In the second heuristic algorithm proposed, a new task is scheduled by three ways: insert directly, insert by shifting, and insert by deleting, and then the deleted tasks are rearranged; here we name the algorithm as ISDR. If a new task does not conflict with other tasks, the task can be inserted directly. If inserting a new task directly fails, which means the new task conflicts with other tasks, the task can be inserted by shifting other tasks. If inserting directly and inserting by shifting do not succeed, some tasks will be deleted for inserting a new task. The deleted tasks will be added to a waiting queue. After all new tasks have been inserted, the deleted tasks in the waiting queue will be sorted according to their priority. Then the tasks will be scheduled in turn if there are intervals. By ISDR, the new tasks, especially emergency tasks, can quickly be inserted to the initial scheduling scheme (Algorithm 2).

alg2
Algorithm 2: The algorithm of ISDR.

Figure 1 is an example about inserting by shifting. As is shown in Figure 1, every task has two time windows. One is the visible time windows and the other one is the available time windows. As for task i, and are the start time and the end time of a visible time window observed by the satellite . Similarly, and are the the start time and the end time of a visible time window of task observed by the same satellite . The rectangle denotes the available time windows. Only if the actual time window of one task is arranged between the start time and the end time of its visible time windows and there is no conflict with other tasks, the actual time windows are the available time windows. As for task , if the actual start time is located between the start time of the visible time windows and the end time of the actual time windows of task i, there is a conflict between task and task because the time windows overlap. So the conflict can be eliminated by shifting the actual start time of task .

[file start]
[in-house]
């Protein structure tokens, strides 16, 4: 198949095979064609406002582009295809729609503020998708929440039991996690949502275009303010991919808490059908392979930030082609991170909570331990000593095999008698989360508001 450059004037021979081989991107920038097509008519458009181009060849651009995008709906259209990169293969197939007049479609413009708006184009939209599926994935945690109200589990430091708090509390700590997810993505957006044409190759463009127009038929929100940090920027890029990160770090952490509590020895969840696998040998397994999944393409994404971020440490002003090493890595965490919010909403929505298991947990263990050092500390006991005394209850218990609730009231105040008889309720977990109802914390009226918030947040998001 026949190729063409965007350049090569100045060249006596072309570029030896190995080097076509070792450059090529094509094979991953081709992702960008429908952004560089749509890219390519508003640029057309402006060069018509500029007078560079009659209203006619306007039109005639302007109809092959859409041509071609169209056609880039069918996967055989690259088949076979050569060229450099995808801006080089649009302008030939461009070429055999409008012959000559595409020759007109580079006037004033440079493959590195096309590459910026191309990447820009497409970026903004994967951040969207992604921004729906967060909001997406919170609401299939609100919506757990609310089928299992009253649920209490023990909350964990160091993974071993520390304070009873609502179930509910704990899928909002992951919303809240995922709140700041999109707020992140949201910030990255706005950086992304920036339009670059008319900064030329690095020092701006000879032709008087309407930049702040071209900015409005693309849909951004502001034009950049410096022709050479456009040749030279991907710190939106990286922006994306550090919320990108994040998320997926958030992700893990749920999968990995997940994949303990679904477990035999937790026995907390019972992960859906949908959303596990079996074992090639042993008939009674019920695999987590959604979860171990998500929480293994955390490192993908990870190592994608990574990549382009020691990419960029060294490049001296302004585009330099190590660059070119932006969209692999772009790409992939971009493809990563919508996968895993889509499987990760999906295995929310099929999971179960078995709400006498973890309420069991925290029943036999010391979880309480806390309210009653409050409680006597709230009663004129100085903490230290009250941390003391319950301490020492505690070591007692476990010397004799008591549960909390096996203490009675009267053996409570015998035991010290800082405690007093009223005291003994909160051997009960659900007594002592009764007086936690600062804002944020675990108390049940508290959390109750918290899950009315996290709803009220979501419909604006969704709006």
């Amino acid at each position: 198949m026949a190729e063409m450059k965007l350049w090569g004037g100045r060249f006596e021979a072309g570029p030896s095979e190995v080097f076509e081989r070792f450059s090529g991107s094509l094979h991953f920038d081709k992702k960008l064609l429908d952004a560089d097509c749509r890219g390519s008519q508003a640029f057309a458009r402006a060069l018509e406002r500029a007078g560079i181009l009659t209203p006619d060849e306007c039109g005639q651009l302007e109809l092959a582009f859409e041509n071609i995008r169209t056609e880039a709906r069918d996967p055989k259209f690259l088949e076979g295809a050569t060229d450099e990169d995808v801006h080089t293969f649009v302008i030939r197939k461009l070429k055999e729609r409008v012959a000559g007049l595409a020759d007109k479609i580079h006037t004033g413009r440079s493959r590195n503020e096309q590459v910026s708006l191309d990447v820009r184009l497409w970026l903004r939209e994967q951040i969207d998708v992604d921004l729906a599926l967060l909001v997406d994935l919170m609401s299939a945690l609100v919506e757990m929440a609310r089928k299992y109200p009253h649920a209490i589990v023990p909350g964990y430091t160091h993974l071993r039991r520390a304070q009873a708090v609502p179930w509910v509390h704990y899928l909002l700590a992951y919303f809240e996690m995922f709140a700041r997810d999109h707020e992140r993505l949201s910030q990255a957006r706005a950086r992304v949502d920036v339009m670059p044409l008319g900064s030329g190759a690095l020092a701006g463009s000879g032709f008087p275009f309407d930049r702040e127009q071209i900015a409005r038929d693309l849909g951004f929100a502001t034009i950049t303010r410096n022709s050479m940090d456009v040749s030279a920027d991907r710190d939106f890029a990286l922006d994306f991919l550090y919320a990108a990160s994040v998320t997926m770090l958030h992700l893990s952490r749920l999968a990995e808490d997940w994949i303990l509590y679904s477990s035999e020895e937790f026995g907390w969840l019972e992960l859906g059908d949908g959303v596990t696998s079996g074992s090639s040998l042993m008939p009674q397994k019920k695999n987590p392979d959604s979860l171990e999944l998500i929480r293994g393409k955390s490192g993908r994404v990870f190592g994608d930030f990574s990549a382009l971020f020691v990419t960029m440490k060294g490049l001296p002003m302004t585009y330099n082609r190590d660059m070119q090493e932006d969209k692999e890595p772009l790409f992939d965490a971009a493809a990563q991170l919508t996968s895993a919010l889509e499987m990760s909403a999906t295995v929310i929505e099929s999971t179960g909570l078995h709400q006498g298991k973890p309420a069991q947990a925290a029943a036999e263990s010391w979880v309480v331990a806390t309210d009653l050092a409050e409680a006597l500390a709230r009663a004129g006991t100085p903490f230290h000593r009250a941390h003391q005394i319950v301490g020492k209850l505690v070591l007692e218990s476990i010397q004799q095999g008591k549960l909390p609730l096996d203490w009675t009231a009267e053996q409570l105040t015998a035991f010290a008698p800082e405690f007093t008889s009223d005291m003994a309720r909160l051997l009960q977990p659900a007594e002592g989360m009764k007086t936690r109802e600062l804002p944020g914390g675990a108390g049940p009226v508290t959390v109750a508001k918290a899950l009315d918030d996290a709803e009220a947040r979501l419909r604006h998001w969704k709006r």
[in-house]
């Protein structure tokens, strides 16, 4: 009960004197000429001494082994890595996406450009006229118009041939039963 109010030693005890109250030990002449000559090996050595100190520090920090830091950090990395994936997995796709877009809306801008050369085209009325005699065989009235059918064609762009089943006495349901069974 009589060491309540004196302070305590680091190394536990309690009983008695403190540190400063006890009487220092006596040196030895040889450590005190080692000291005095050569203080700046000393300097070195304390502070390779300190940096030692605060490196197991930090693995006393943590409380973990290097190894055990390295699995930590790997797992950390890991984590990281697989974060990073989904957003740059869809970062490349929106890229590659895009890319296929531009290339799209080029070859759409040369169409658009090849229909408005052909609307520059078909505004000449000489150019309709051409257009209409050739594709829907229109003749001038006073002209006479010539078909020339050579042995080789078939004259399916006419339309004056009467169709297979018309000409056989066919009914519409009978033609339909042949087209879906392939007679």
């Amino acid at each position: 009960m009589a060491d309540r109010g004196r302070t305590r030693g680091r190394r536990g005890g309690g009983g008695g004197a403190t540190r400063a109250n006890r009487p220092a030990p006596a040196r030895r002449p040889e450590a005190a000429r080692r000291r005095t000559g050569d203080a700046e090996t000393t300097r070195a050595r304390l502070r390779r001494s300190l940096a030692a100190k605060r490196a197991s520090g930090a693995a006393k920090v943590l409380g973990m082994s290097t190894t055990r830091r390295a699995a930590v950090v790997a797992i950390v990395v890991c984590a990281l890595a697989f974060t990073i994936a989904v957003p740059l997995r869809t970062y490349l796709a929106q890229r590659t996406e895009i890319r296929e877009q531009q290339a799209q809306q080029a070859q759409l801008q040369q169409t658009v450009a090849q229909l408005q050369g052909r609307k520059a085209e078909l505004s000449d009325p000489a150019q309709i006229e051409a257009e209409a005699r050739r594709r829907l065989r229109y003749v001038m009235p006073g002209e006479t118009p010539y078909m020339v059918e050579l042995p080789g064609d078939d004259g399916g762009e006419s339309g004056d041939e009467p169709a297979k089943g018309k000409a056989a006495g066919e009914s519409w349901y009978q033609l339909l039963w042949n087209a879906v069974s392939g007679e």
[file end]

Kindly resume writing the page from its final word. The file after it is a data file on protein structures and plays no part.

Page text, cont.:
234928.fig.001
Figure 1: Insert by shifting.
4.3. Heuristic Factors